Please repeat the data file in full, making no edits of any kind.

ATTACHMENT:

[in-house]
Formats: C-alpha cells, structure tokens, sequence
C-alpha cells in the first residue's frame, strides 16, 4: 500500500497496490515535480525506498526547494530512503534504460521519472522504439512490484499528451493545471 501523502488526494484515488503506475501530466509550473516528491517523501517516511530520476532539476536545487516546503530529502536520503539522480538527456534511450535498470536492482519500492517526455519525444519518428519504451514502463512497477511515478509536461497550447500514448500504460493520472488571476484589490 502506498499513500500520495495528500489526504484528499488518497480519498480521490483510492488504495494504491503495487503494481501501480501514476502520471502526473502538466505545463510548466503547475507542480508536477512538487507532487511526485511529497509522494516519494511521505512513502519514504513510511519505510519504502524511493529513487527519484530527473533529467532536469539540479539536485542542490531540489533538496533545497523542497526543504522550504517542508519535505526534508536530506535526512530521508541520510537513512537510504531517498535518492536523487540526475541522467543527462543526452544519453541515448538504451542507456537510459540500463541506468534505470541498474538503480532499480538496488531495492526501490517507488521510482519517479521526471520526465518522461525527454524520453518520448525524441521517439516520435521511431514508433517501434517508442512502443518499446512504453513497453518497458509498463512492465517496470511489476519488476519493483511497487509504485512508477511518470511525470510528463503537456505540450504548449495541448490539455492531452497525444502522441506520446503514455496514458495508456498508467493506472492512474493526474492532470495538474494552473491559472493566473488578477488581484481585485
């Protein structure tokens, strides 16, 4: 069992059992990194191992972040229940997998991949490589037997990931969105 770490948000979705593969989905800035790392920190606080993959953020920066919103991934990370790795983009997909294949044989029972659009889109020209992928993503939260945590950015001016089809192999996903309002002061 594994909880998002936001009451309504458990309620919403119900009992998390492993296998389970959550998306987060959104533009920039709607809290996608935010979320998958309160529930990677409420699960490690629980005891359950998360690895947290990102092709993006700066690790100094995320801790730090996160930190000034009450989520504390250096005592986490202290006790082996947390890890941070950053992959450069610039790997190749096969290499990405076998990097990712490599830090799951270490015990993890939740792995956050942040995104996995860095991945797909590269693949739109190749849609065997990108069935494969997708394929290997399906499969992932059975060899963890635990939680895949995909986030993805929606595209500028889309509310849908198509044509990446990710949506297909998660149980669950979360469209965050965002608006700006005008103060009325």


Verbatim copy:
[in-house]
Formats: C-alpha cells, structure tokens, sequence
C-alpha cells in the first residue's frame, strides 16, 4: 500500500497496490515535480525506498526547494530512503534504460521519472522504439512490484499528451493545471 501523502488526494484515488503506475501530466509550473516528491517523501517516511530520476532539476536545487516546503530529502536520503539522480538527456534511450535498470536492482519500492517526455519525444519518428519504451514502463512497477511515478509536461497550447500514448500504460493520472488571476484589490 502506498499513500500520495495528500489526504484528499488518497480519498480521490483510492488504495494504491503495487503494481501501480501514476502520471502526473502538466505545463510548466503547475507542480508536477512538487507532487511526485511529497509522494516519494511521505512513502519514504513510511519505510519504502524511493529513487527519484530527473533529467532536469539540479539536485542542490531540489533538496533545497523542497526543504522550504517542508519535505526534508536530506535526512530521508541520510537513512537510504531517498535518492536523487540526475541522467543527462543526452544519453541515448538504451542507456537510459540500463541506468534505470541498474538503480532499480538496488531495492526501490517507488521510482519517479521526471520526465518522461525527454524520453518520448525524441521517439516520435521511431514508433517501434517508442512502443518499446512504453513497453518497458509498463512492465517496470511489476519488476519493483511497487509504485512508477511518470511525470510528463503537456505540450504548449495541448490539455492531452497525444502522441506520446503514455496514458495508456498508467493506472492512474493526474492532470495538474494552473491559472493566473488578477488581484481585485
């Protein structure tokens, strides 16, 4: 069992059992990194191992972040229940997998991949490589037997990931969105 770490948000979705593969989905800035790392920190606080993959953020920066919103991934990370790795983009997909294949044989029972659009889109020209992928993503939260945590950015001016089809192999996903309002002061 594994909880998002936001009451309504458990309620919403119900009992998390492993296998389970959550998306987060959104533009920039709607809290996608935010979320998958309160529930990677409420699960490690629980005891359950998360690895947290990102092709993006700066690790100094995320801790730090996160930190000034009450989520504390250096005592986490202290006790082996947390890890941070950053992959450069610039790997190749096969290499990405076998990097990712490599830090799951270490015990993890939740792995956050942040995104996995860095991945797909590269693949739109190749849609065997990108069935494969997708394929290997399906499969992932059975060899963890635990939680895949995909986030993805929606595209500028889309509310849908198509044509990446990710949506297909998660149980669950979360469209965050965002608006700006005008103060009325």